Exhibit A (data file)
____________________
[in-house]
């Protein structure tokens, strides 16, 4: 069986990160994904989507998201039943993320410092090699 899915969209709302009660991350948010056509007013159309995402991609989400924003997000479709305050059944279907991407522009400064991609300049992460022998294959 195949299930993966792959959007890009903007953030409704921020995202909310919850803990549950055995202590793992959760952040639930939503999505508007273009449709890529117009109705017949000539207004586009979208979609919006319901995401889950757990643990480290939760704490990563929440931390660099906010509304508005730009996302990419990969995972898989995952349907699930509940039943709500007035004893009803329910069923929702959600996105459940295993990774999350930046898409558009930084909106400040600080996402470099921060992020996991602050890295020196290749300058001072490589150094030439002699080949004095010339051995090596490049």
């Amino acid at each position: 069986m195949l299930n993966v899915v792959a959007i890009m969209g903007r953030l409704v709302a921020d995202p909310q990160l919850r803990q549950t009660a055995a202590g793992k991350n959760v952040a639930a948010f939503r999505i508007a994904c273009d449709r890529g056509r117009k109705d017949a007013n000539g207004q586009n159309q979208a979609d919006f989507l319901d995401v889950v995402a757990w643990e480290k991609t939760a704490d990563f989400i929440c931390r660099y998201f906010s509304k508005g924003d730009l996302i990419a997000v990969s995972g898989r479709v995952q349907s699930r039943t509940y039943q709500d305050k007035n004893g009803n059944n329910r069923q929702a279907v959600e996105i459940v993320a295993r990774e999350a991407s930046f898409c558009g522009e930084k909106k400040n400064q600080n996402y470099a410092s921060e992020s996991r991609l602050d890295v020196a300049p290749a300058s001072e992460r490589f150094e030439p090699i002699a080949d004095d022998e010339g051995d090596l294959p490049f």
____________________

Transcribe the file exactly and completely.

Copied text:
[in-house]
């Protein structure tokens, strides 16, 4: 069986990160994904989507998201039943993320410092090699 899915969209709302009660991350948010056509007013159309995402991609989400924003997000479709305050059944279907991407522009400064991609300049992460022998294959 195949299930993966792959959007890009903007953030409704921020995202909310919850803990549950055995202590793992959760952040639930939503999505508007273009449709890529117009109705017949000539207004586009979208979609919006319901995401889950757990643990480290939760704490990563929440931390660099906010509304508005730009996302990419990969995972898989995952349907699930509940039943709500007035004893009803329910069923929702959600996105459940295993990774999350930046898409558009930084909106400040600080996402470099921060992020996991602050890295020196290749300058001072490589150094030439002699080949004095010339051995090596490049």
């Amino acid at each position: 069986m195949l299930n993966v899915v792959a959007i890009m969209g903007r953030l409704v709302a921020d995202p909310q990160l919850r803990q549950t009660a055995a202590g793992k991350n959760v952040a639930a948010f939503r999505i508007a994904c273009d449709r890529g056509r117009k109705d017949a007013n000539g207004q586009n159309q979208a979609d919006f989507l319901d995401v889950v995402a757990w643990e480290k991609t939760a704490d990563f989400i929440c931390r660099y998201f906010s509304k508005g924003d730009l996302i990419a997000v990969s995972g898989r479709v995952q349907s699930r039943t509940y039943q709500d305050k007035n004893g009803n059944n329910r069923q929702a279907v959600e996105i459940v993320a295993r990774e999350a991407s930046f898409c558009g522009e930084k909106k400040n400064q600080n996402y470099a410092s921060e992020s996991r991609l602050d890295v020196a300049p290749a300058s001072e992460r490589f150094e030439p090699i002699a080949d004095d022998e010339g051995d090596l294959p490049f």